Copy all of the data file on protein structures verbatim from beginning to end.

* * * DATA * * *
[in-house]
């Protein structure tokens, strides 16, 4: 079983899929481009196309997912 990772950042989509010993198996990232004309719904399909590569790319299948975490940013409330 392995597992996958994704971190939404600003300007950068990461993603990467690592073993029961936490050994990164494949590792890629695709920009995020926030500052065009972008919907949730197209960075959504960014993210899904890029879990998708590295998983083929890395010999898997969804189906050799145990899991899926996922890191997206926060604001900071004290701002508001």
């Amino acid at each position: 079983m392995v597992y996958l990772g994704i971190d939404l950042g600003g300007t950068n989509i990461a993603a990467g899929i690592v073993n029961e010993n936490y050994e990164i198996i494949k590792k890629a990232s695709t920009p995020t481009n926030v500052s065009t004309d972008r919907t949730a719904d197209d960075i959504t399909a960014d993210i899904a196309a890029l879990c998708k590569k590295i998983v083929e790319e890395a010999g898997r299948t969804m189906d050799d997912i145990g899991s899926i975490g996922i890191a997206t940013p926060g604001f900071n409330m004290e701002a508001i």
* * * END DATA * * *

[in-house]
């Protein structure tokens, strides 16, 4: 079983899929481009196309997912 990772950042989509010993198996990232004309719904399909590569790319299948975490940013409330 392995597992996958994704971190939404600003300007950068990461993603990467690592073993029961936490050994990164494949590792890629695709920009995020926030500052065009972008919907949730197209960075959504960014993210899904890029879990998708590295998983083929890395010999898997969804189906050799145990899991899926996922890191997206926060604001900071004290701002508001």
């Amino acid at each position: 079983m392995v597992y996958l990772g994704i971190d939404l950042g600003g300007t950068n989509i990461a993603a990467g899929i690592v073993n029961e010993n936490y050994e990164i198996i494949k590792k890629a990232s695709t920009p995020t481009n926030v500052s065009t004309d972008r919907t949730a719904d197209d960075i959504t399909a960014d993210i899904a196309a890029l879990c998708k590569k590295i998983v083929e790319e890395a010999g898997r299948t969804m189906d050799d997912i145990g899991s899926i975490g996922i890191a997206t940013p926060g604001f900071n409330m004290e701002a508001i």